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SIR JOHN FROISSART Chronicles of England, France, Spain and the adjoining countries from the latter part of the reign of Edward II to the coronation of Henry IV. Vol.6

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SIR JOHN FROISSART
Chronicles of England, France, Spain and the adjoining countries from the latter part of the reign of Edward II to the coronation of Henry IV. Vol.6
page 226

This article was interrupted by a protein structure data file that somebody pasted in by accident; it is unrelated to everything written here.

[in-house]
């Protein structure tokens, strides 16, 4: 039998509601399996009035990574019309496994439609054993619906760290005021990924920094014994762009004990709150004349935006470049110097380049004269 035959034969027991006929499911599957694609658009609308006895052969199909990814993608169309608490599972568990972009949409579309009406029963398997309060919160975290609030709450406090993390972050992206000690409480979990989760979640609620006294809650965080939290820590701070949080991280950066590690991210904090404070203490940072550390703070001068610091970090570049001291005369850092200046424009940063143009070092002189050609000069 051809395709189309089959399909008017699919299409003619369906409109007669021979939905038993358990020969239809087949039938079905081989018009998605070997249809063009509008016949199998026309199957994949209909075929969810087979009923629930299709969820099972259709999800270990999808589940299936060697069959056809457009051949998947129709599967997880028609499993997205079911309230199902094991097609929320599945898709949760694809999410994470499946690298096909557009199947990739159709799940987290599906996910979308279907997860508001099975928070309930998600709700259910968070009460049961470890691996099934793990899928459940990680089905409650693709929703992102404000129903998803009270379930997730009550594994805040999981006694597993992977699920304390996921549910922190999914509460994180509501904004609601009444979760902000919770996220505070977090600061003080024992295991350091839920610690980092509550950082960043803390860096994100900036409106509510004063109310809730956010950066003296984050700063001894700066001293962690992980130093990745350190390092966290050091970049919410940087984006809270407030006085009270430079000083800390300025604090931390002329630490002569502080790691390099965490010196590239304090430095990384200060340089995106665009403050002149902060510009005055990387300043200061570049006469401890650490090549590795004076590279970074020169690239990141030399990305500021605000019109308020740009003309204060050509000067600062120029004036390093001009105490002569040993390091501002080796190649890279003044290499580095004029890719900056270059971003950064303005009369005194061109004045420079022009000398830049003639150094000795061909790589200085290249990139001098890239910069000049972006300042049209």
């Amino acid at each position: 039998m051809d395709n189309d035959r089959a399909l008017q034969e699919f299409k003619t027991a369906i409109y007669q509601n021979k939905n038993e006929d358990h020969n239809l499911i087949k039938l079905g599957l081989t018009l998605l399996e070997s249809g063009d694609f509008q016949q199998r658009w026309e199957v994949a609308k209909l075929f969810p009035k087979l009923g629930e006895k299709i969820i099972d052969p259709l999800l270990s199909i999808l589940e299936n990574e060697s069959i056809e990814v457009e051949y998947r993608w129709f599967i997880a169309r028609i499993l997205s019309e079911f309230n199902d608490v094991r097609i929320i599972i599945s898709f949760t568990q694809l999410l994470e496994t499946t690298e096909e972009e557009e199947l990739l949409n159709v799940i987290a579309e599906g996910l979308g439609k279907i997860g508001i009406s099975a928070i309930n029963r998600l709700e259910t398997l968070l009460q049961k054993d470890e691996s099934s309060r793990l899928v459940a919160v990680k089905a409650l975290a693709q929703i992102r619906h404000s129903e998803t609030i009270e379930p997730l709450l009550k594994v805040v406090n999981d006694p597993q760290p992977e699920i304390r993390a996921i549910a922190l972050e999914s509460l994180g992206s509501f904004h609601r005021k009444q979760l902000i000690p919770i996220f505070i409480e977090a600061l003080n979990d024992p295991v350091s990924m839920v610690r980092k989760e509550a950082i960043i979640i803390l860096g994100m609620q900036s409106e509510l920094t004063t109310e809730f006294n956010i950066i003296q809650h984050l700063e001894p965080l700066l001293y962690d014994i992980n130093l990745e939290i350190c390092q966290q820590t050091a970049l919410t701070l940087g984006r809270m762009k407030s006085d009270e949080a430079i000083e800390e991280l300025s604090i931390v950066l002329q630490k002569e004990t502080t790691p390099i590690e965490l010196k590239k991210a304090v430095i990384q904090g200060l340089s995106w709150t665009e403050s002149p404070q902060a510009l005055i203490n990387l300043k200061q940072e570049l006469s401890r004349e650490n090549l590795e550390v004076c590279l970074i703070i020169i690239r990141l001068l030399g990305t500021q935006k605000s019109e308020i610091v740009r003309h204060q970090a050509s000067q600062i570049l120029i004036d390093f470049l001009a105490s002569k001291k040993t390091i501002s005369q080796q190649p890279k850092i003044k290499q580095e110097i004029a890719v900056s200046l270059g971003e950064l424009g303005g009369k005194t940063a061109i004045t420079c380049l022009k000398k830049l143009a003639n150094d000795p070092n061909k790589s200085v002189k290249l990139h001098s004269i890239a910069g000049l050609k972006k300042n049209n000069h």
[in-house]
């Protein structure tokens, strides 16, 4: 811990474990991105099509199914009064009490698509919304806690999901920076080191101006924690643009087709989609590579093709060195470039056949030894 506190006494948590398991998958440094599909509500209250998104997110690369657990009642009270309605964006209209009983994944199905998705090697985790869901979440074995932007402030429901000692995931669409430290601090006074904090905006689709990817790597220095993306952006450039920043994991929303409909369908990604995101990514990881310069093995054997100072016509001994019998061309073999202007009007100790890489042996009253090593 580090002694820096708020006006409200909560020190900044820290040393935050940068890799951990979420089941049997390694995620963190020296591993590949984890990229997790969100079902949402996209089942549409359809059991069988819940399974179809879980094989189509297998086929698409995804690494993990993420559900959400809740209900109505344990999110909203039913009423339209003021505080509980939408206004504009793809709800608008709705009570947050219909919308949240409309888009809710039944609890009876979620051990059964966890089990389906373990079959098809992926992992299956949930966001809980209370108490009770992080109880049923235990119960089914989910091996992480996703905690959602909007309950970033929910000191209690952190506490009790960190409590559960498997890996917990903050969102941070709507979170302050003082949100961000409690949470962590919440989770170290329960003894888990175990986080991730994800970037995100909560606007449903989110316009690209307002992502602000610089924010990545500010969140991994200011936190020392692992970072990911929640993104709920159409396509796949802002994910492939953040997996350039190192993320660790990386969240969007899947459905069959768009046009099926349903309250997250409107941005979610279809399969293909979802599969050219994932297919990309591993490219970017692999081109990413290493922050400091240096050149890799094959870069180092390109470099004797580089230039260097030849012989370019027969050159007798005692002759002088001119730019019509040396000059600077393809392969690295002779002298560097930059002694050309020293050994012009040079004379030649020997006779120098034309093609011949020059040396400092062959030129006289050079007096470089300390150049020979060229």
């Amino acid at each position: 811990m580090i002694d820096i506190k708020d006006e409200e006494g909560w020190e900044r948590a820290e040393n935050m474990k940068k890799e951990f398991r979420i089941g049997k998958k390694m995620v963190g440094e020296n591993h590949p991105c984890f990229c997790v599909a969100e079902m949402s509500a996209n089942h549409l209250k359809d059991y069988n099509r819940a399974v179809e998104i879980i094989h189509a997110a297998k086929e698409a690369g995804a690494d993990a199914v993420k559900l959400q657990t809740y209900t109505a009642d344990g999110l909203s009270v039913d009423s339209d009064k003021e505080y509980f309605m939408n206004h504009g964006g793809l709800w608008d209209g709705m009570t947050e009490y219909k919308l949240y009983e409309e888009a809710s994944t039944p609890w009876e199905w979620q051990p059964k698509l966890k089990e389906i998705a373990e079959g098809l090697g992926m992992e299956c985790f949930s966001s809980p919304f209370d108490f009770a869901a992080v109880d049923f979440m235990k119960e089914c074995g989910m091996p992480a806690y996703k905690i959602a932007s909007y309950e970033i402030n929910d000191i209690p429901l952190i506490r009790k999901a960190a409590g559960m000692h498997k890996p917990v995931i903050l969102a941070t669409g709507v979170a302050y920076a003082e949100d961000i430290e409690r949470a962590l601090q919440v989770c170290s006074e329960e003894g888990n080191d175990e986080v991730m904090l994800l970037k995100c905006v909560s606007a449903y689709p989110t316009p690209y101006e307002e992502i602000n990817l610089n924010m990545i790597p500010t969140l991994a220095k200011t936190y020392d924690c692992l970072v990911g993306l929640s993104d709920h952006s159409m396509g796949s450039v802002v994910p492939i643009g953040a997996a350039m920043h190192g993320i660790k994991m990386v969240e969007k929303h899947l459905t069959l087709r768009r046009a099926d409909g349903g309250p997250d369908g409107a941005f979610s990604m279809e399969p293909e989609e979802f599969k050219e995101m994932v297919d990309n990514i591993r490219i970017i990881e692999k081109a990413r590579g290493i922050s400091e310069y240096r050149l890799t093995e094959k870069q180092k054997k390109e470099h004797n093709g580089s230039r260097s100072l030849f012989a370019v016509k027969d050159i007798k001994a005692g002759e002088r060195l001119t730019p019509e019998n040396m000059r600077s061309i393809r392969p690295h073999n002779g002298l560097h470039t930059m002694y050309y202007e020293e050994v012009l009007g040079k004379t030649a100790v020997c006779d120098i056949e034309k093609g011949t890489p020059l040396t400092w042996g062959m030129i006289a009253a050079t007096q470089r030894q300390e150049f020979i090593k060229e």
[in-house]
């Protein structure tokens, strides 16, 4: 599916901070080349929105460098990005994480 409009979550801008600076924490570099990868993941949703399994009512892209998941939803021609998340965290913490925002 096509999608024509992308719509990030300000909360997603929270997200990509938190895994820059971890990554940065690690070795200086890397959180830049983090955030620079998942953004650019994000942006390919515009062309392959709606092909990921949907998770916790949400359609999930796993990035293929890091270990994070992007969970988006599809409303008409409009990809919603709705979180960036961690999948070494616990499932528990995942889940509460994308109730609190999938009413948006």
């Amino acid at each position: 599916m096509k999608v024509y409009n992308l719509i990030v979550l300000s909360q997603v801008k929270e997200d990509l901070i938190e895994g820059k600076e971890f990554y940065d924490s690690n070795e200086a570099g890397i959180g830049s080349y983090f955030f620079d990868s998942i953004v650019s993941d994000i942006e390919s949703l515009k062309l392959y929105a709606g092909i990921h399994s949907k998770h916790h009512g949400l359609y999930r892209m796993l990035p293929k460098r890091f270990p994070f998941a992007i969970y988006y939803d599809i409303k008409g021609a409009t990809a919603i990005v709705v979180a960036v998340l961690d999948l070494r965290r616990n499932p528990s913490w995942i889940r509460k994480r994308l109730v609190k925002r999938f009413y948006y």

he wanted to fend them to the part whence the noife had come, to find out what it could be; but they reported that that had already been done, and that there was no caufe found for it/ Philip was much aftonifhed ; and they were greatly1 blamed, that having heard a noife to-wards tHe enemy's quarters, they had remained quiet. Ha,' faid they to, Philip, -c in truth' we did hear a noife towards the Mont d'Or, and we fent to know what it could be $ but thofe who had been ordered thither, reported that there was nothing to be found or feen. Not having feen any pofitive appearance of a movement of the enemy, we »were univilling to alarm the army left we fhould be blamed for it.' This fpeech of the guard fomewhat appeafed Philip ; but in his own mind he marvelled much what it could be. Some faid it was the devils of hell running and dancing about the place where the battle was to be, for the abundance of prey they expected. * * " ' Neither Philip von Artaveld nor the Flem-ings were quite at their eafe after this alarm* They were fufpicious of having Jbeen betrayed and furprifed. They armed themfelves leifure; ly with whatever they had, made large fires in their quarters, and breakfafted comfortably, for they had victuals in abundance. • About an hour before day, Philip faid; 'I think it right that we march into the plain aod draw up our men ; becaufe fhould the Frehch advance to attack' us, ' we ought not: to be un-preparedy nor in diforder, but propetly drawn »12


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